The Russian nuclear industry has been going from strength to strength, ever since its inception in 1945. The year 2020 marks the 75th anniversary of the country’s achieving success in the nuclear energy sector. Over this long history, nuclear units have appeared in many other countries.
On 20 August 1945, the USSR’s State Defense Committee decided to organise a Special Committee and the First Main Directorate to carry out the work on the country’s atomic project. The latter became a platform for the creation of the Ministry of Medium Machine Building in 1953.
The idea of using nuclear power for power plants, ships and aircraft was proposed in April 1947, with the country launching its first nuclear power plant in Obninsk in 1954.
Only 10 years after launching the Obninsk Nuclear Power Plant (NPP), the first pressurised water (PWR) VVER reactor was launched at the Novovoronezh NPP, with a capacity of only 210 MW.
There are currently six models of power units with reactors of different capacity within the VVER family, including VVER-1200. This Gen 3+ reactor, which boasts a unique combination of active and passive safety systems, are the main Rosatom export product.
This is evidenced by the batch of agreements for the construction of 36 power units in 12 countries, including Egypt’s El Dabaa NPP that is based on this type of reactor technology.
Undoubtedly, the State Atomiс Energy Corporation ROSATOM is deemed as a global technological leader. The company is tirelessly aspiring to not merely be ahead of the curve when it comes to the state-of the-art nuclear technologies.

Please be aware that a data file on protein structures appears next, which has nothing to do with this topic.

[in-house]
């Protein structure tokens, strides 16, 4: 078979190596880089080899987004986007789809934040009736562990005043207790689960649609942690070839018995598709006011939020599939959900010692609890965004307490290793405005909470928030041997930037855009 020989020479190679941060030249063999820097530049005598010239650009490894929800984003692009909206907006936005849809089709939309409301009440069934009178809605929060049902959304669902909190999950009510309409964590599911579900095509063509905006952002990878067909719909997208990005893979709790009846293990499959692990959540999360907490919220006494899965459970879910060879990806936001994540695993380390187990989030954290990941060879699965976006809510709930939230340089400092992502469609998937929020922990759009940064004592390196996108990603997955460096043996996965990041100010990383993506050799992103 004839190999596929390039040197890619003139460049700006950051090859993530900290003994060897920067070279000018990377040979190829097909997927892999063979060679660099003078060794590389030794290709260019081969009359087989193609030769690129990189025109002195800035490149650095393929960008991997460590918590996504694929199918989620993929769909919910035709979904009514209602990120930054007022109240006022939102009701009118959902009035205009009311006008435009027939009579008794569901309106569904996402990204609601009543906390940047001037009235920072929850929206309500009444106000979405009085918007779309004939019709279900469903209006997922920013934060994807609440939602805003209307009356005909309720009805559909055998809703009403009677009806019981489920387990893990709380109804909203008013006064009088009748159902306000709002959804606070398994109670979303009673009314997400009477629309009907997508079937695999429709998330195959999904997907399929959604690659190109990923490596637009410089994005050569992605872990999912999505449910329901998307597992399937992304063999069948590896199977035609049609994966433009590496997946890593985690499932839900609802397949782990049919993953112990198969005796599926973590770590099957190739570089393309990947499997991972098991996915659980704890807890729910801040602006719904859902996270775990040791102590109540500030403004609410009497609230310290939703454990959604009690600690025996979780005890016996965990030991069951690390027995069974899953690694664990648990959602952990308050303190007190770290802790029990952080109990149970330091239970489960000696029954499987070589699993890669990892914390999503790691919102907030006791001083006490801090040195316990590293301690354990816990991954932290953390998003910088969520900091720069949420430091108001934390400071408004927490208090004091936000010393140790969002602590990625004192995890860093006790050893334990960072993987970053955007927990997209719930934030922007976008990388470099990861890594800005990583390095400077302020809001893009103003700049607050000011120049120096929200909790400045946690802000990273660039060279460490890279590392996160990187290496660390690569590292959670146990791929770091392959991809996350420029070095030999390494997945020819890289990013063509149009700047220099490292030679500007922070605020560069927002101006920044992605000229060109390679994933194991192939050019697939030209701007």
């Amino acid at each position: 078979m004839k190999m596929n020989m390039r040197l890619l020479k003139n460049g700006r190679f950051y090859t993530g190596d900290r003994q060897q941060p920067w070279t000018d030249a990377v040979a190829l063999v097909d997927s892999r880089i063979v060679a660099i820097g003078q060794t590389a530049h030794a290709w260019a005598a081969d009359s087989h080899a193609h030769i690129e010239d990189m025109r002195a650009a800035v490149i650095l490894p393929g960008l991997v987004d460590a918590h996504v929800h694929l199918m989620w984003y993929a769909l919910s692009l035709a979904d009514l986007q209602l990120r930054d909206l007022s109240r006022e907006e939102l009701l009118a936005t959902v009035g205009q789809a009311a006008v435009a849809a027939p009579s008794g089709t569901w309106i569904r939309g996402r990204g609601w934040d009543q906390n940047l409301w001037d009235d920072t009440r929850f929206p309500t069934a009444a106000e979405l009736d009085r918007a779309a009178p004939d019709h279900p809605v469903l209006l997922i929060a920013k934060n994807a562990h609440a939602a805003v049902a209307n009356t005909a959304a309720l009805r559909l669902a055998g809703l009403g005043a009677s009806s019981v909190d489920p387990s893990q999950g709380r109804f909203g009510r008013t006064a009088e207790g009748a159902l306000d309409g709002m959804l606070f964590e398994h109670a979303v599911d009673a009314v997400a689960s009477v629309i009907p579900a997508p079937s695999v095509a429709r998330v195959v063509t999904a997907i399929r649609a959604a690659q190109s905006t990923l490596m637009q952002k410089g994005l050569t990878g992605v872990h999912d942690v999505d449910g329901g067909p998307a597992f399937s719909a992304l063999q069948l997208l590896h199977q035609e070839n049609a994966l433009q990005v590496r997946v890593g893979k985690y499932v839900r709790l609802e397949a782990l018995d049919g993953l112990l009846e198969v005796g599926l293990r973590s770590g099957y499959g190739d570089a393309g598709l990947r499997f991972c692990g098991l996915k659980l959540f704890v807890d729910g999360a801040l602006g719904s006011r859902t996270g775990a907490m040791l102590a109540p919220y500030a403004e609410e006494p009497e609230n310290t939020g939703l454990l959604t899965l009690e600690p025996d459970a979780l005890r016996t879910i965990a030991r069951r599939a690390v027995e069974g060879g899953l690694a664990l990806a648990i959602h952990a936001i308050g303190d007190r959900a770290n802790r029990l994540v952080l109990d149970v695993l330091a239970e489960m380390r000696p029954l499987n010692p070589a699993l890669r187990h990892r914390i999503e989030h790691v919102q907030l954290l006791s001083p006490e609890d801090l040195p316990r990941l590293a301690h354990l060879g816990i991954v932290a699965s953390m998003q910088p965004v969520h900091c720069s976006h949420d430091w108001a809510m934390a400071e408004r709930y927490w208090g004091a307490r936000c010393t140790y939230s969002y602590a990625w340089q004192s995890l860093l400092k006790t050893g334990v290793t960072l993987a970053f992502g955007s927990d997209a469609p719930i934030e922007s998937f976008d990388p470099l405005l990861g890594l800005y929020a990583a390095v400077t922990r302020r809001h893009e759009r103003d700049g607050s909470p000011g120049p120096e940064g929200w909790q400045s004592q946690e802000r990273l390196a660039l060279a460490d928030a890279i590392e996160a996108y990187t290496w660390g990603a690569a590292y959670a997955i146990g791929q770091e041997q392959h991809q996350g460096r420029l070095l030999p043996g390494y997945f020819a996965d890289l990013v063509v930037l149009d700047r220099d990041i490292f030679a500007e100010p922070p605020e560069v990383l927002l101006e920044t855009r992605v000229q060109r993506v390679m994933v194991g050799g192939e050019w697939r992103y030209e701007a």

Since 2007, ROSATOM has built 16 new nuclear power units in Russia and abroad. Among them are new Gen 3+ units at the Leningrad and Novovoronezh NPPs, an innovative power unit with a fast breeder reactor BN-800, which is testing the technology of the future.
In addition, the main achievement of this year is the world’s only floating nuclear power plant, which has already been launched and connected to the grid.
“We are exploring new technologies, alongside building a wind farm in Adygea which is the largest in Russia,” said Alexey Likhachev, Director General of ROSATOM, “We are also introducing the “Smart City” software package, as well as engaging in additive technologies and the production of energy storage devices, digital products, composite and polymeric materials, and nuclear medicine.”
The company’s mission does not merely encompass the enhancement of their operation and the acquisition of the latest technologies. They have also been focusing on developing their human resources since day one, with a ROSATOM employee trained to be at the centre of scientific, educational, and social projects, in order to reach their full potential, and achieve their goals.
“Despite the 75th anniversary, our industry is still young and progressive,” Likhachev said, “The key to our success lies in the experience of veterans and the enthusiasm of young people, coupled with the professionalism and dedication inherent in every nuclear professional.”
Today ROSATOM work with more than 50 countries. Historically, Russia’s nuclear industry has undertaken successful cooperation with countries from the Middle East and North Africa (MENA) region, cooperation that has been evolving for decades.
Russia and Egypt enjoy excellent ties based on mutual respect that dates back to the late 1950s, when Russia successfully took up the challenge of building Egypt’s Aswan High Dam.
Russia also took part in constructing Egypt’s first research reactor in Inshas that has been launched in 1961 based on Russian technologies and with the help of Russian specialists.
Establishing the El Dabaa NPP will also bring about significant development and further infrastructure around it and nearby. The plant will enhance the quality of life at the areas proximate to it, especially when as it is set to be Egypt’s first NPP, and it will have a prominent impact on different sectors far beyond the construction.